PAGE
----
The idea of unhealthy cinema food is a post-War concept and, in 1939, The Ritz cinema in Belfast offered Dover sole, roast beef and a wide selection of vegetables for lunch, dinner and supper - a far cry from the nachos and chemically enhanced cheese available today.

A Testbed Production for BBC Radio 4.

Peter Curran investigates the history and psychology of our 100 year-old compulsion to consume snacks and movies at the same time.

Peter hangs about cinemas finding out how eating and watching interact in the dark. Why popcorn? Why eat at all? Among those answering the questions, Game of Thrones star Iain Glen reveals how he deals with noisy eaters and Andi Oliver, cook and great British menu judge, creates a bespoke 21st century cinema snack with a delicious, but hefty calorie tariff, aimed at silent scoffing.

On a visit to the Popcorn Museum Peter discovers how the yellow stuff, originally a street food, was brought into cinema foyers during the great American depression of the early 1930s. The arrival of the "talkie" helped the cravers of the crunchy. A new breed of hungrier, less literate cinemagoer could enjoy movies now that the ability to read cue cards was a thing of the past.

The idea of unhealthy cinema food is a post-War concept and, in 1939, The Ritz cinema in Belfast offered Dover sole, roast beef and a wide selection of vegetables for lunch, dinner and supper - a far cry from the nachos and chemically enhanced cheese available today.

A Testbed Production for BBC Radio 4.

0202Listening And Driving2017012620180410 (R4)
20180411 (R4)

Laura Barton drives the highways and byways, seeking out the musical memories and stories of fellow drivers and passengers.

Childhood family holidays, first forays behind the wheel after the successful driving test, the daily commute - our journeys in cars are often measured, and remembered, by the music on the stereo. It's a common experience, but one that we rarely discuss once we leave the personal bubble of the car.

Why do we listen to what we do, and what does it add to the journey?

Laura meets the family who spent months living on the road in Morocco, their choice of listening enhancing the fantasy of the road trip. With the right thing on the stereo, it's easy to create a sense of being in your own film, and Laura explores this with sound psychologist Michael Bull.

But is what we choose to listen to always safe? Laura tries out some bespoke driving music, created with the help of psychologists to aid concentration, before heading to a motorway service station to sample the listening tastes and habits of the 21st-century driver.

As night draws in, Laura lets a cabbie take the wheel and reflect on mood, music and the road ahead.

A Testbed production for BBC Radio 4.

Laura Barton explores the music we choose when we are in the car.

Documentary series that takes a forensic look at how humans consume culture.

Laura Barton drives the highways and byways, seeking out the musical memories and stories of fellow drivers and passengers.

Childhood family holidays, first forays behind the wheel after the successful driving test, the daily commute - our journeys in cars are often measured, and remembered, by the music on the stereo. It's a common experience, but one that we rarely discuss once we leave the personal bubble of the car.

Why do we listen to what we do, and what does it add to the journey?

Laura meets the family who spent months living on the road in Morocco, their choice of listening enhancing the fantasy of the road trip. With the right thing on the stereo, it's easy to create a sense of being in your own film, and Laura explores this with sound psychologist Michael Bull.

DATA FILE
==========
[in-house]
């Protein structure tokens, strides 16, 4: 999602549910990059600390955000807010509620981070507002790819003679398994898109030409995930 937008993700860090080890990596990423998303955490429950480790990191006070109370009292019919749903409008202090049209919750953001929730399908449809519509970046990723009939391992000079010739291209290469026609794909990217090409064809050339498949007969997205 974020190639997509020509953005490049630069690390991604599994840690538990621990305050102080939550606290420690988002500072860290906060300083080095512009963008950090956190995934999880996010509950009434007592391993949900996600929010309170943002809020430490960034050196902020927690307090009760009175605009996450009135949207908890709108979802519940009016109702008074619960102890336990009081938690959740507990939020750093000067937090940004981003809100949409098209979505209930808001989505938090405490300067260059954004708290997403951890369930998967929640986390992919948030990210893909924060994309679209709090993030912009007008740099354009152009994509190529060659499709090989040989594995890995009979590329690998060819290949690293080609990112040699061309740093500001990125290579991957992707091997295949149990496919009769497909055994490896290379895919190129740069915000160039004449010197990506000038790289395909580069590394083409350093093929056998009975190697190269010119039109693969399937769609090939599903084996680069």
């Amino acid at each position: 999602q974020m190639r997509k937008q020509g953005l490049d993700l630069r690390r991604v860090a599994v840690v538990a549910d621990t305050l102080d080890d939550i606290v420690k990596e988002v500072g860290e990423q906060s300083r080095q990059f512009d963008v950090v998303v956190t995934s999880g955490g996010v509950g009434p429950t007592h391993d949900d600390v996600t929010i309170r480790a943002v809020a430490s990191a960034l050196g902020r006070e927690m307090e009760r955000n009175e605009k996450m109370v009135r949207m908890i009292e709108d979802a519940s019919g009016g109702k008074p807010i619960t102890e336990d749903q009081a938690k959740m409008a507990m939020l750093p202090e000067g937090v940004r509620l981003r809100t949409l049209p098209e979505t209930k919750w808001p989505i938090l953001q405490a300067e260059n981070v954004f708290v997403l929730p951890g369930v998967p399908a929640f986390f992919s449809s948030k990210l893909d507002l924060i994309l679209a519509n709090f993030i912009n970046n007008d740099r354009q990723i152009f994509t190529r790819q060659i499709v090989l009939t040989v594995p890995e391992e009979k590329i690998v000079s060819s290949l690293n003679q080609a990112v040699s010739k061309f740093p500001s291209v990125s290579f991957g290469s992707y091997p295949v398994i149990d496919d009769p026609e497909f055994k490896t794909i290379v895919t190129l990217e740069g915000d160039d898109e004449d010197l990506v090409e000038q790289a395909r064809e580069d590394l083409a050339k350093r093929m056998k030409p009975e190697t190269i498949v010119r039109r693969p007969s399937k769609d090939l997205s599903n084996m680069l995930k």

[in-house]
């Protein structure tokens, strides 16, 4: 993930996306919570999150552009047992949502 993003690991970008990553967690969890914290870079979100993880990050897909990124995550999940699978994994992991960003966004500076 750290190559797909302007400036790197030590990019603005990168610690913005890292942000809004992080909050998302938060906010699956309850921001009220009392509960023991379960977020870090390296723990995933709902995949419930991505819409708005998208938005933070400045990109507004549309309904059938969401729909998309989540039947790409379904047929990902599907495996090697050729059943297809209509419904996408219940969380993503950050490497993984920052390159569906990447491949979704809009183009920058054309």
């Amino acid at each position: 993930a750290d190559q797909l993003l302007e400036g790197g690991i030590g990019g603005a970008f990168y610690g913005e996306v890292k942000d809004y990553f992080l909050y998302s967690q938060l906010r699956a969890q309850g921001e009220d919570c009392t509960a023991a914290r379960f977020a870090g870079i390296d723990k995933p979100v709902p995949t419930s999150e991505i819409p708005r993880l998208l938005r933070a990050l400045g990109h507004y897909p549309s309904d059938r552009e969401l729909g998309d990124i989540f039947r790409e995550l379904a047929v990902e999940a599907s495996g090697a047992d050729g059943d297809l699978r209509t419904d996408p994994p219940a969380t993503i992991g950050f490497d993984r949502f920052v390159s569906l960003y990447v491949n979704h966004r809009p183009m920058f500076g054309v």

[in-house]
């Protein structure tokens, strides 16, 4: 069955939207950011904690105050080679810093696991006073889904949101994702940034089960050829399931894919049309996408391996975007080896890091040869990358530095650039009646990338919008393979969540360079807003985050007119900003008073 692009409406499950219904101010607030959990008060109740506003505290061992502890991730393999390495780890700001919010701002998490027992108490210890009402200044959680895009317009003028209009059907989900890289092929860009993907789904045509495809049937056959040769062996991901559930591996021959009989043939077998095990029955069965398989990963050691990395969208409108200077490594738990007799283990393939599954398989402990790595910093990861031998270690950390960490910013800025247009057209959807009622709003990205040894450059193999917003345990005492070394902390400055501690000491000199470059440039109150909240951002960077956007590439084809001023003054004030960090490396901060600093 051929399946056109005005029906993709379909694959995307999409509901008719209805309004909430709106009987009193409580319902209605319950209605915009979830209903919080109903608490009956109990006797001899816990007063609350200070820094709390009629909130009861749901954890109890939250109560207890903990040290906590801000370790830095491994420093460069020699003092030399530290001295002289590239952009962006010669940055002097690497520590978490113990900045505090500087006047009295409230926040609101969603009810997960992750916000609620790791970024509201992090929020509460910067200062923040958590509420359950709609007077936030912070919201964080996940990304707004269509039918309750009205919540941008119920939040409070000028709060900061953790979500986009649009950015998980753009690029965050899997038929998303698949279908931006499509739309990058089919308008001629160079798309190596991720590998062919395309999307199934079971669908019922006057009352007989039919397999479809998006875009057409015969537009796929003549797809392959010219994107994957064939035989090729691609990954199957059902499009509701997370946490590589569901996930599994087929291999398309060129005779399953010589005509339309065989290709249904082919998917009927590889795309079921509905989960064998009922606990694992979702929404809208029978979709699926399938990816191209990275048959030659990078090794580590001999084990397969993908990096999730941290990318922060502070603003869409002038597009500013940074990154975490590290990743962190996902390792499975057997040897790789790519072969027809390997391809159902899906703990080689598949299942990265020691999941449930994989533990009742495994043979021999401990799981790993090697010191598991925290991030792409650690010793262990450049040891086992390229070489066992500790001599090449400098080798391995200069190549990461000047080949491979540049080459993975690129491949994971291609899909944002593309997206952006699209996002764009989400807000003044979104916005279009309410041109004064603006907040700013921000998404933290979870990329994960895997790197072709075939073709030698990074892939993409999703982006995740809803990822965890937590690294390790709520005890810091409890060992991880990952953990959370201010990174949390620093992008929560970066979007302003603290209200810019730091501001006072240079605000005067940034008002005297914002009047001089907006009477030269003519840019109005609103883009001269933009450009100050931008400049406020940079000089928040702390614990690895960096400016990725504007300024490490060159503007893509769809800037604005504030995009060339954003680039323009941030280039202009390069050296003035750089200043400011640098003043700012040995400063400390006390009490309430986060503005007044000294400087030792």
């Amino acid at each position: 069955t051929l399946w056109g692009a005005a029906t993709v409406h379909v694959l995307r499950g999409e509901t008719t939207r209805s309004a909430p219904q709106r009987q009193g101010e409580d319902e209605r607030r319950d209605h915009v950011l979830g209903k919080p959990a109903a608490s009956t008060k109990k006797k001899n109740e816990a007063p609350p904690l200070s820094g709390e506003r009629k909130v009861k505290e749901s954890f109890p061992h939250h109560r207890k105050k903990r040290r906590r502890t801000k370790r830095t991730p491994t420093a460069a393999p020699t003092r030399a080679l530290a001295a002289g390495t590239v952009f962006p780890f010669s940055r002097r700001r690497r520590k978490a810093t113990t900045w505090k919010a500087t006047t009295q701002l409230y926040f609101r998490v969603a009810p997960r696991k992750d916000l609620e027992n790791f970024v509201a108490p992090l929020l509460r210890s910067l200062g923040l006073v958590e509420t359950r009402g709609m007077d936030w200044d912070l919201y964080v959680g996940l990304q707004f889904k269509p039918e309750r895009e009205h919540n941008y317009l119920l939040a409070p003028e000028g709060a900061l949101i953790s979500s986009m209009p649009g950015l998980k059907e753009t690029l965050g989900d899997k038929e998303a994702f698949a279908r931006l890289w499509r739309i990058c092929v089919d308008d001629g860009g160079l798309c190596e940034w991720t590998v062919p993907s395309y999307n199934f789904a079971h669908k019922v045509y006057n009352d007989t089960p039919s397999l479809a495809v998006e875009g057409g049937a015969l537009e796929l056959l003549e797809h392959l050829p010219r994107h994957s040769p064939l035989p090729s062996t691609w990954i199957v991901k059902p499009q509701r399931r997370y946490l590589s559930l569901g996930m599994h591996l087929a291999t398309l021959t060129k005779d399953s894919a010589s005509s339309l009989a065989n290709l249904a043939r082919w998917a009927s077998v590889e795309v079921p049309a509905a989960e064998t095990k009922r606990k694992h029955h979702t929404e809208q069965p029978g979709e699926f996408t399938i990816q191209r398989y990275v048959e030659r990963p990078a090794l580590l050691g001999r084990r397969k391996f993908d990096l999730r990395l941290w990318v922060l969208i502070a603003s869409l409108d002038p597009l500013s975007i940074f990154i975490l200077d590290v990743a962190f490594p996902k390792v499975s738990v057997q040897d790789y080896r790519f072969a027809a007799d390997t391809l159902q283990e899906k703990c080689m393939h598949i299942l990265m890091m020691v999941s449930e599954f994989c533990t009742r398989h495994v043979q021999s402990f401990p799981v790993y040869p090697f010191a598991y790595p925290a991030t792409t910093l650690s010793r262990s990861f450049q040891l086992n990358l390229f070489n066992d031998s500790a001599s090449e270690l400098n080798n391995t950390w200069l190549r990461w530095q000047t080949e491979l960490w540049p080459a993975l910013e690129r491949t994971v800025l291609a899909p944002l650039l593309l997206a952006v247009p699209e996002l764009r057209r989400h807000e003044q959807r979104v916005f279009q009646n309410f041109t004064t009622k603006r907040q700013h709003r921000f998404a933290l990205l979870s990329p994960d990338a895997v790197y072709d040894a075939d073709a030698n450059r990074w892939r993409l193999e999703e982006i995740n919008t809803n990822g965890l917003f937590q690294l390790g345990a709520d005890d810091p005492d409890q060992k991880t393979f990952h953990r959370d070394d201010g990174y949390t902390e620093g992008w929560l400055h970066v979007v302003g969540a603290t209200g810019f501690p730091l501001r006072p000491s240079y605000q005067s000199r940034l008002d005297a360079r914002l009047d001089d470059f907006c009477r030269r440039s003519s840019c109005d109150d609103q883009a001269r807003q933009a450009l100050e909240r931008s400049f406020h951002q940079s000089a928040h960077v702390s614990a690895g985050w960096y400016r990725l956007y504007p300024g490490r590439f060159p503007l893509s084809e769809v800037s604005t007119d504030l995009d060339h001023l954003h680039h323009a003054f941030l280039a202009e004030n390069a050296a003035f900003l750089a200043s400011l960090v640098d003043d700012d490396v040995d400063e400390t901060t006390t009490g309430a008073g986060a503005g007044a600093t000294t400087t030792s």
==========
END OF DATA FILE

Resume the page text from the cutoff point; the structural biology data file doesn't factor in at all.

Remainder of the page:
But is what we choose to listen to always safe? Laura tries out some bespoke driving music, created with the help of psychologists to aid concentration, before heading to a motorway service station to sample the listening tastes and habits of the 21st-century driver.

As night draws in, Laura lets a cabbie take the wheel and reflect on mood, music and the road ahead.

A Testbed production for BBC Radio 4.

0203 LASTClock Face20170202

Comedian and presenter Aatif Nawaz considers why the old fashioned clockface continues to survive in the modern-day.

It's over 300 years old, it's hard to learn and doesn't give as accurate a reading as its, cheap modern digital counterpart, yet there's no sign of the analogue dial - hands, face and all - losing popularity.

Or is there?

Aatif Nawaz doesn't wear a watch on stage or off. For a comic to look at his or her watch mid-set is a mistake, as Aatif finds out talking to fellow comedians. Many younger people just use their smartphone.

Aatif visits the keepers of Edinburgh's famous floral clock, more novelty than useful timepiece. And he meets primary school pupils grappling with the big hand and the little hand. Their teacher says they start school with a knowledge of digital time telling but must learn the less intuitive analogue system.

Dr David Rooney, Keeper of Technologies and Engineering at the Science Museum, provides a history of the portable timepiece. We learn from him and watch journalist Suzanne Wong of high-end watch magazine Revolution that the first wristwatches were for women. Men regarded wrist wear as effeminate. It was only with the advent of World War 1, that the wristwatch's practicality made it male friendly.

Professor Joe Smith, social scientist at the Open University, sings the aesthetic praises of the old face - confessing, as a family member of the venerable clockmaker Smith of Derby, a special interest. Dr Smith says the public clock is and always was an expression of social and aesthetic values nationally and internationally.

Aatif, his wrist still naked, agrees, citing Mecca, not London as the home to the world's biggest clockface.

A Testbed production for BBC Radio 4.